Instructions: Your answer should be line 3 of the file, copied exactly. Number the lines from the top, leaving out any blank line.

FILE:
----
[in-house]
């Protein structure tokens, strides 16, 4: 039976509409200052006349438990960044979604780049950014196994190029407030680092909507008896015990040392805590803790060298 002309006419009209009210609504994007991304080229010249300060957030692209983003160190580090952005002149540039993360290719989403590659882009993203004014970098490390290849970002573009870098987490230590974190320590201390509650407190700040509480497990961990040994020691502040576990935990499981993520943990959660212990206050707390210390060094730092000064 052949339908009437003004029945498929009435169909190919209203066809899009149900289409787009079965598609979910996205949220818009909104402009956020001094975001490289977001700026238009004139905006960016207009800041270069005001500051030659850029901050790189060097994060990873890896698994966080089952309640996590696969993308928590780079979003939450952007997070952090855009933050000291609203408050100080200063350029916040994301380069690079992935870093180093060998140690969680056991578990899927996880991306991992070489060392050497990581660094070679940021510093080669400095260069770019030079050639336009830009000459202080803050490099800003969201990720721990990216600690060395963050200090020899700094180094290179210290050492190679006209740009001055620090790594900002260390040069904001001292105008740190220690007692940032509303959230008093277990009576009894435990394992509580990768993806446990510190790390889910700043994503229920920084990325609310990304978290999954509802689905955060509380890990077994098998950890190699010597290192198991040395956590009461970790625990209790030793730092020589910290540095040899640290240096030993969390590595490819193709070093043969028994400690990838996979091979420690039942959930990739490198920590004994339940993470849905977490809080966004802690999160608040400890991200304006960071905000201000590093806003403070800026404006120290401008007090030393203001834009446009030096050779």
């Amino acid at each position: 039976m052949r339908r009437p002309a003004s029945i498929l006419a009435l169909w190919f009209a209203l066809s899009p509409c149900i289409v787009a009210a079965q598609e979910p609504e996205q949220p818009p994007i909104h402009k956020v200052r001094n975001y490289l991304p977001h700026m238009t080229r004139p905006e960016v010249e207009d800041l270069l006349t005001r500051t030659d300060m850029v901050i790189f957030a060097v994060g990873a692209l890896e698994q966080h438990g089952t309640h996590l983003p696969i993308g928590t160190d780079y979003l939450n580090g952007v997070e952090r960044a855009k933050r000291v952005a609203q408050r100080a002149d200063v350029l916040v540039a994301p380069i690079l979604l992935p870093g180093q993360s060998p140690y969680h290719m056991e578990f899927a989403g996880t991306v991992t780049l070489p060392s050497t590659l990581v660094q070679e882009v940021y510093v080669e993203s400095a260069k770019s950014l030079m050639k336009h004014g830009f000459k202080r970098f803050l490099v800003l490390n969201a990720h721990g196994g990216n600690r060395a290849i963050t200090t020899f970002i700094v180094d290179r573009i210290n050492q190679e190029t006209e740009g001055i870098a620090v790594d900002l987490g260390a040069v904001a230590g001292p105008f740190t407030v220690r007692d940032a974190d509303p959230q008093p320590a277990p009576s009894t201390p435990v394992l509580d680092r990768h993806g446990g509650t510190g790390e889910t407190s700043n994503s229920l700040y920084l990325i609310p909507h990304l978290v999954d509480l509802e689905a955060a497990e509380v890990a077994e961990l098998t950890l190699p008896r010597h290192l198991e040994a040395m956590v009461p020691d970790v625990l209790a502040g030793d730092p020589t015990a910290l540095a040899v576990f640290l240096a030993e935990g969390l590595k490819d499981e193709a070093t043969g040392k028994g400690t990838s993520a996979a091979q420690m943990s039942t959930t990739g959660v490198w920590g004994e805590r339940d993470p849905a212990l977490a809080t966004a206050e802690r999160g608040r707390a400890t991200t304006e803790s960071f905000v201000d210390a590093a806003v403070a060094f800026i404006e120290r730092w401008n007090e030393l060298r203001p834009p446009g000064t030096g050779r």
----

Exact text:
């Amino acid at each position: 039976m052949r339908r009437p002309a003004s029945i498929l006419a009435l169909w190919f009209a209203l066809s899009p509409c149900i289409v787009a009210a079965q598609e979910p609504e996205q949220p818009p994007i909104h402009k956020v200052r001094n975001y490289l991304p977001h700026m238009t080229r004139p905006e960016v010249e207009d800041l270069l006349t005001r500051t030659d300060m850029v901050i790189f957030a060097v994060g990873a692209l890896e698994q966080h438990g089952t309640h996590l983003p696969i993308g928590t160190d780079y979003l939450n580090g952007v997070e952090r960044a855009k933050r000291v952005a609203q408050r100080a002149d200063v350029l916040v540039a994301p380069i690079l979604l992935p870093g180093q993360s060998p140690y969680h290719m056991e578990f899927a989403g996880t991306v991992t780049l070489p060392s050497t590659l990581v660094q070679e882009v940021y510093v080669e993203s400095a260069k770019s950014l030079m050639k336009h004014g830009f000459k202080r970098f803050l490099v800003l490390n969201a990720h721990g196994g990216n600690r060395a290849i963050t200090t020899f970002i700094v180094d290179r573009i210290n050492q190679e190029t006209e740009g001055i870098a620090v790594d900002l987490g260390a040069v904001a230590g001292p105008f740190t407030v220690r007692d940032a974190d509303p959230q008093p320590a277990p009576s009894t201390p435990v394992l509580d680092r990768h993806g446990g509650t510190g790390e889910t407190s700043n994503s229920l700040y920084l990325i609310p909507h990304l978290v999954d509480l509802e689905a955060a497990e509380v890990a077994e961990l098998t950890l190699p008896r010597h290192l198991e040994a040395m956590v009461p020691d970790v625990l209790a502040g030793d730092p020589t015990a910290l540095a040899v576990f640290l240096a030993e935990g969390l590595k490819d499981e193709a070093t043969g040392k028994g400690t990838s993520a996979a091979q420690m943990s039942t959930t990739g959660v490198w920590g004994e805590r339940d993470p849905a212990l977490a809080t966004a206050e802690r999160g608040r707390a400890t991200t304006e803790s960071f905000v201000d210390a590093a806003v403070a060094f800026i404006e120290r730092w401008n007090e030393l060298r203001p834009p446009g000064t030096g050779r």